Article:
Lead author of the now infamous Paxil 329 paper, Martin Keller, has, it seems, retired from his position at Brown University. This will no doubt free up some time for the hard working child shrink so he can sit on more pharmaceutical advisory boards [for a fee] or attend more symposiums [for a fee] or maybe give after-dinner speeches [for a fee].
Keller, along with the study he is supposed to have wrote, became infamous around the time GlaxoSmithKline were trying to push their antidepressant, Paxil, on children and adolescents.
Paxil, known as Seroxat in Europe and Aropax in Australia and NZ, was never meant for children and adolescents but Glaxo pushed it on this population regardless.
The study, "A Multi-center, Double-blind, Placebo Controlled Study of Paroxetine and Imipramine in Adolescents with Unipolar Major Depression", has caused much controversy over the years. In a nutshell, it's a piece of fraud and lists Martin Keller as the lead author. The study itself was penned by Sally Laden, a ghostwriter hired by GlaxoSmithKline. Laden miraculously turned three poor Paxil clinical trials into one good one. In truth, children and adolescents would have had a better chance of survival in a clinical trial for Russian roulette.
Calls for Keller to be removed from Brown Uni have been loud. Brown Uni have stood by their man as much as the Journal where the ghostwritten study appeared all those years ago.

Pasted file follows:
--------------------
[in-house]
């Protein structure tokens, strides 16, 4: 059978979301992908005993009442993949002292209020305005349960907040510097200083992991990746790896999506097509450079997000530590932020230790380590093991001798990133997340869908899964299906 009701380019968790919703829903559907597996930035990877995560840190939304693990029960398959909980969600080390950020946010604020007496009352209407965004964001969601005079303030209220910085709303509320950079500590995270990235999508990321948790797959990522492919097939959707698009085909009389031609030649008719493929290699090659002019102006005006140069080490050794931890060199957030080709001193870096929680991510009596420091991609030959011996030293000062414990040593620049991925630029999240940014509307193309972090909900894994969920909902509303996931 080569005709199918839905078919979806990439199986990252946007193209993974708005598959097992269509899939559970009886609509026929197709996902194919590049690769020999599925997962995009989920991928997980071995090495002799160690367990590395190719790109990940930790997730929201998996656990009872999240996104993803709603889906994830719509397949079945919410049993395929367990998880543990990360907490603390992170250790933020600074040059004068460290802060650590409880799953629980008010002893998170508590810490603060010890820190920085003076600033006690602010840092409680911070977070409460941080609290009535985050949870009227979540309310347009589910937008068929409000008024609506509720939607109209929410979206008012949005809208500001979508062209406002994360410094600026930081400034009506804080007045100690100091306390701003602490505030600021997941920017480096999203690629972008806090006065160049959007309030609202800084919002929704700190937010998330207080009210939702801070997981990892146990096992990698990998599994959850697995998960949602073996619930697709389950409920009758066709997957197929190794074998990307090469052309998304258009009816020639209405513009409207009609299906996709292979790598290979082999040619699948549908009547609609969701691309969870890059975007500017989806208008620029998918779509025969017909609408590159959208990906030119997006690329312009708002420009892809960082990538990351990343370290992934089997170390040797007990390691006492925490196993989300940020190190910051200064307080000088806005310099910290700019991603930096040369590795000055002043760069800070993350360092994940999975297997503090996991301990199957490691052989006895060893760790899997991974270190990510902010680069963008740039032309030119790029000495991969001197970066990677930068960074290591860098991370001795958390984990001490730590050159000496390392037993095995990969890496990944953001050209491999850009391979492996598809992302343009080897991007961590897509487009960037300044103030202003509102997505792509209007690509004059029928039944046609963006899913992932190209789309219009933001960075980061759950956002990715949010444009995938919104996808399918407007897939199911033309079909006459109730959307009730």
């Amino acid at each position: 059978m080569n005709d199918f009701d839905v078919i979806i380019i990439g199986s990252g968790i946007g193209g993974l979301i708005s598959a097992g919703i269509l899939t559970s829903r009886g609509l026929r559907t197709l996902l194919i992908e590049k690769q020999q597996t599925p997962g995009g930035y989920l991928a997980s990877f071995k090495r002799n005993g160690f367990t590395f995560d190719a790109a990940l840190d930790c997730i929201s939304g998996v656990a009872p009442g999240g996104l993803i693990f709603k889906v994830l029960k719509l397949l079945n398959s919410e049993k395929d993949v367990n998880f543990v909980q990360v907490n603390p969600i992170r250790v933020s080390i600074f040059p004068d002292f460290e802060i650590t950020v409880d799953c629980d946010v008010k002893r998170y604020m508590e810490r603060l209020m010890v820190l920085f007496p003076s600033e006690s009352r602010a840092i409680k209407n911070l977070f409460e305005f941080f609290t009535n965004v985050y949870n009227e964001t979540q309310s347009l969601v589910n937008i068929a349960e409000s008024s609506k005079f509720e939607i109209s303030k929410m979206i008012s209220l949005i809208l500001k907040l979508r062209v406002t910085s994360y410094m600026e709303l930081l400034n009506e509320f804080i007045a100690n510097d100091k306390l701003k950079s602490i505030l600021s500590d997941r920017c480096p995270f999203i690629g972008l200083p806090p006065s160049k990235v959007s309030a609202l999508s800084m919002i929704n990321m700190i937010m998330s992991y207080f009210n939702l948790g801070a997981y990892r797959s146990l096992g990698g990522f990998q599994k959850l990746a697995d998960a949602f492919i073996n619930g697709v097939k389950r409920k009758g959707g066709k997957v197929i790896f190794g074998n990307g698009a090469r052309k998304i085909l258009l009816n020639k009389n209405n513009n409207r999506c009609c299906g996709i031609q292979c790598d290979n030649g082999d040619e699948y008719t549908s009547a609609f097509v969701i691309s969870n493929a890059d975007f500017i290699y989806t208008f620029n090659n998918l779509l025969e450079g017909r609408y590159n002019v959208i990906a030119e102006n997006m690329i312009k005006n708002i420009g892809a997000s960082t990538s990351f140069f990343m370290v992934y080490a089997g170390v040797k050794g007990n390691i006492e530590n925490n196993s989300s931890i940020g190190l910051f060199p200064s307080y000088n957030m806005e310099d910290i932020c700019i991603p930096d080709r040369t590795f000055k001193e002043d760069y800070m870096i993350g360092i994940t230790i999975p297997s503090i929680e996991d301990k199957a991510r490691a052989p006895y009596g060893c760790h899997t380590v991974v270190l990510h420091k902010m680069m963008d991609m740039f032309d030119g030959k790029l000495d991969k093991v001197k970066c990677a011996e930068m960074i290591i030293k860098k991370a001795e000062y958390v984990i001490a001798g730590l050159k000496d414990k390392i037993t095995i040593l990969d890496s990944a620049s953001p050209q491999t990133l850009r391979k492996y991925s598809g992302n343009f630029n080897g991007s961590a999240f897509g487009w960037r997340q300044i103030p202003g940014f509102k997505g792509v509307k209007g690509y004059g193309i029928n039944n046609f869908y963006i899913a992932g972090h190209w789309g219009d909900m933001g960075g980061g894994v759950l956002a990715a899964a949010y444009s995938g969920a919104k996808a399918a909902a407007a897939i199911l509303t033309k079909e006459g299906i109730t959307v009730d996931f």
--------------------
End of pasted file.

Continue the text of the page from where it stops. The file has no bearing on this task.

I'm not the first to slam this study, many have done it before me, Leemon McHenry, John Juriedini, Evie Pringle, Shelley Jofre, Alison Bass, to name but a few. For what its worth, I even added my two penneth for the study to be retracted.
Many continue to dissect it, One Boring Old Man author being one such advocate.
What I do know is that this study has been responsible for persuading doctor's around the world to prescribe Paxil to children and adolescents 'off-label'. This sits perfectly well with Keller et al and the editor of the Journal of the American Academy of Child and Adolescent Psychiatry [JAACAP]. It would appear that having a misleading piece of literature which, in essence promotes an unsafe drug to children and adolescents doesn't really bother GlaxoSmithKline either, if it did surely they would have asked for its retraction. Why would they though, it would be an admittance of fraud.
Sara Carlin and Sharise Gatchell are just two examples of what can happen to children on Paxil. They both hanged themselves. The 329 study showed there was an increase in suicide for Sara and Sharise's age group, an increase that was hidden by GlaxoSmithKline.
For those unfamiliar with the whole fraud behind Glaxo's study it's easily explained in the half hour documentary aired by BBC TV's Panorama team, the fourth investigation into Paxil. [Video below]
GlaxoSmithKline have been let off the hook on numerous occasions. Their role in the 329 study should never be forgotten. Keller and all those other key opinion leaders who added their names to the study should, along with ghostwriter Sally Laden, be utterly ashamed that the influence of their names has caused so much heartache for families bereaved by suicide.
Those who added their names to the study are listed below. Not one of them, to my knowledge, has apologised for their part in influencing doctor's in prescribing Paxil to children and adolescents. They can argue that they didn't know but they have each had more than enough time to retract their names from the study or, at the very least, speak out about how it... or they was manipulated by GSK.
News of Keller's retirement can be seen on the blogs of Alison Bass and Ed Silverman
BBC Panorama documentary about the fraudulent study is below.